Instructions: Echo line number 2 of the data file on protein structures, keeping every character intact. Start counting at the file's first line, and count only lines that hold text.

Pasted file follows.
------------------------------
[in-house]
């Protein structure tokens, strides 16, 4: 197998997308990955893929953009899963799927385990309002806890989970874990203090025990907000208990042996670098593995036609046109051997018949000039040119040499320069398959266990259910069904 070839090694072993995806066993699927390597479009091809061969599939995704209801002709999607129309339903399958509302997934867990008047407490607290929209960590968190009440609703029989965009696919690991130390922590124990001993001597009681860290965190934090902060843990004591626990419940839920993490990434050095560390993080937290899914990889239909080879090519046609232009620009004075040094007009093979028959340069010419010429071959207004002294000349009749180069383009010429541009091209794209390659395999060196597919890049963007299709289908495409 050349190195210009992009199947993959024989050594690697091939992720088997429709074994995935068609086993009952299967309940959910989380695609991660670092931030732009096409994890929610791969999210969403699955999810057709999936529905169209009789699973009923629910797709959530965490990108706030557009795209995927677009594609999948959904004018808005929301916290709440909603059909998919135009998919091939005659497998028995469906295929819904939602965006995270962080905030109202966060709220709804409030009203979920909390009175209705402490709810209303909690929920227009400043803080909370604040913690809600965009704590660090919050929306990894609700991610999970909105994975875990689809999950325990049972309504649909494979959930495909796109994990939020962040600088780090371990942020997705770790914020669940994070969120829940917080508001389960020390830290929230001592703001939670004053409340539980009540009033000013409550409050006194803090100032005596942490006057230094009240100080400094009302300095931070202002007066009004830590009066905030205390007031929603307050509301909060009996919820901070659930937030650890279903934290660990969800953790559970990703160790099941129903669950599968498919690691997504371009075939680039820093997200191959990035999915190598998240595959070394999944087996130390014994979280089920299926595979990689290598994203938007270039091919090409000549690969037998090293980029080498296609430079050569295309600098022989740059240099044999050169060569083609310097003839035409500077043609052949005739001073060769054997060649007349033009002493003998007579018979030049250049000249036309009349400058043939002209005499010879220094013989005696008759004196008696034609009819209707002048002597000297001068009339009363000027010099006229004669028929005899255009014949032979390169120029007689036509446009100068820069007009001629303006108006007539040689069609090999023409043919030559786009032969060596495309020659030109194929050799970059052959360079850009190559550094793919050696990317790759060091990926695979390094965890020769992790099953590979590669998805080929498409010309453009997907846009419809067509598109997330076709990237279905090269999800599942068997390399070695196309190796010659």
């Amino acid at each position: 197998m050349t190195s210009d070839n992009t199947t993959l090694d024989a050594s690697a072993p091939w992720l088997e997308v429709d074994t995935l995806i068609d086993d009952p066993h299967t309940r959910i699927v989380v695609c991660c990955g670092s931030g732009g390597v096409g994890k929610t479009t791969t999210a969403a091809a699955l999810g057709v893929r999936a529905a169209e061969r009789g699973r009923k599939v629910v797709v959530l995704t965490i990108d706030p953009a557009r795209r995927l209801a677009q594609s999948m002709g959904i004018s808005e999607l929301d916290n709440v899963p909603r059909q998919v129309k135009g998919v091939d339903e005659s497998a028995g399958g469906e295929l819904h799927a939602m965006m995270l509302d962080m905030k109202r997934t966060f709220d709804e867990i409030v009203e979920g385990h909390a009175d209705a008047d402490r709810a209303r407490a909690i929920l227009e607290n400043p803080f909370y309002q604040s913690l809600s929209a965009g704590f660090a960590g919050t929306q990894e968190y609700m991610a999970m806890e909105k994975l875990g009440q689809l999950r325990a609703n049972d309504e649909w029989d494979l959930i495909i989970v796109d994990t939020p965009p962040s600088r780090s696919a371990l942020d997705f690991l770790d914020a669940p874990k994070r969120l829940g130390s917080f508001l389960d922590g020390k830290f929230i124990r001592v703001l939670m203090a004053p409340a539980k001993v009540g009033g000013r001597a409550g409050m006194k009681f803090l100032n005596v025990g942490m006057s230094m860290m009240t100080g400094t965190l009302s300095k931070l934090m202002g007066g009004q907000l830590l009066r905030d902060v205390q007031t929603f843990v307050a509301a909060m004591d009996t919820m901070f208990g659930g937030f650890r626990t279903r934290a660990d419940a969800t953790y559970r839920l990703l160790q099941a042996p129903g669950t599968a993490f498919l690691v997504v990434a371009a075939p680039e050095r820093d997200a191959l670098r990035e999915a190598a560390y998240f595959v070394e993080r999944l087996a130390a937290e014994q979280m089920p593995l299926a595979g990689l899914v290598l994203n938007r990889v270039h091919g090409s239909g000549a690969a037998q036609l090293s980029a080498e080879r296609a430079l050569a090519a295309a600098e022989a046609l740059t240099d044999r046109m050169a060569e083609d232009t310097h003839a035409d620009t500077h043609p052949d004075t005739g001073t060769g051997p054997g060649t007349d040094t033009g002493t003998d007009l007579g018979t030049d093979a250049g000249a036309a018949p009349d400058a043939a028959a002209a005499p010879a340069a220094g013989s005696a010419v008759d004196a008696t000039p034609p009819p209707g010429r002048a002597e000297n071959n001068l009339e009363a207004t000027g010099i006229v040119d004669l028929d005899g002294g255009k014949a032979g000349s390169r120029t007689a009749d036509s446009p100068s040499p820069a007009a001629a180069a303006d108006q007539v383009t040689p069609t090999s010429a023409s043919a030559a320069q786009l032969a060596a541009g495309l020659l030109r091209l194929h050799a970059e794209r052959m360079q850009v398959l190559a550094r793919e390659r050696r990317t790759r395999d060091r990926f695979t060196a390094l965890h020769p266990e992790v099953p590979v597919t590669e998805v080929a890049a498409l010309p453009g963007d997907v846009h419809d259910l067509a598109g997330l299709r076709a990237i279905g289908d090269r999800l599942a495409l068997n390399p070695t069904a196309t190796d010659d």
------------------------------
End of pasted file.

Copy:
């Protein structure tokens, strides 16, 4: 197998997308990955893929953009899963799927385990309002806890989970874990203090025990907000208990042996670098593995036609046109051997018949000039040119040499320069398959266990259910069904 070839090694072993995806066993699927390597479009091809061969599939995704209801002709999607129309339903399958509302997934867990008047407490607290929209960590968190009440609703029989965009696919690991130390922590124990001993001597009681860290965190934090902060843990004591626990419940839920993490990434050095560390993080937290899914990889239909080879090519046609232009620009004075040094007009093979028959340069010419010429071959207004002294000349009749180069383009010429541009091209794209390659395999060196597919890049963007299709289908495409 050349190195210009992009199947993959024989050594690697091939992720088997429709074994995935068609086993009952299967309940959910989380695609991660670092931030732009096409994890929610791969999210969403699955999810057709999936529905169209009789699973009923629910797709959530965490990108706030557009795209995927677009594609999948959904004018808005929301916290709440909603059909998919135009998919091939005659497998028995469906295929819904939602965006995270962080905030109202966060709220709804409030009203979920909390009175209705402490709810209303909690929920227009400043803080909370604040913690809600965009704590660090919050929306990894609700991610999970909105994975875990689809999950325990049972309504649909494979959930495909796109994990939020962040600088780090371990942020997705770790914020669940994070969120829940917080508001389960020390830290929230001592703001939670004053409340539980009540009033000013409550409050006194803090100032005596942490006057230094009240100080400094009302300095931070202002007066009004830590009066905030205390007031929603307050509301909060009996919820901070659930937030650890279903934290660990969800953790559970990703160790099941129903669950599968498919690691997504371009075939680039820093997200191959990035999915190598998240595959070394999944087996130390014994979280089920299926595979990689290598994203938007270039091919090409000549690969037998090293980029080498296609430079050569295309600098022989740059240099044999050169060569083609310097003839035409500077043609052949005739001073060769054997060649007349033009002493003998007579018979030049250049000249036309009349400058043939002209005499010879220094013989005696008759004196008696034609009819209707002048002597000297001068009339009363000027010099006229004669028929005899255009014949032979390169120029007689036509446009100068820069007009001629303006108006007539040689069609090999023409043919030559786009032969060596495309020659030109194929050799970059052959360079850009190559550094793919050696990317790759060091990926695979390094965890020769992790099953590979590669998805080929498409010309453009997907846009419809067509598109997330076709990237279905090269999800599942068997390399070695196309190796010659």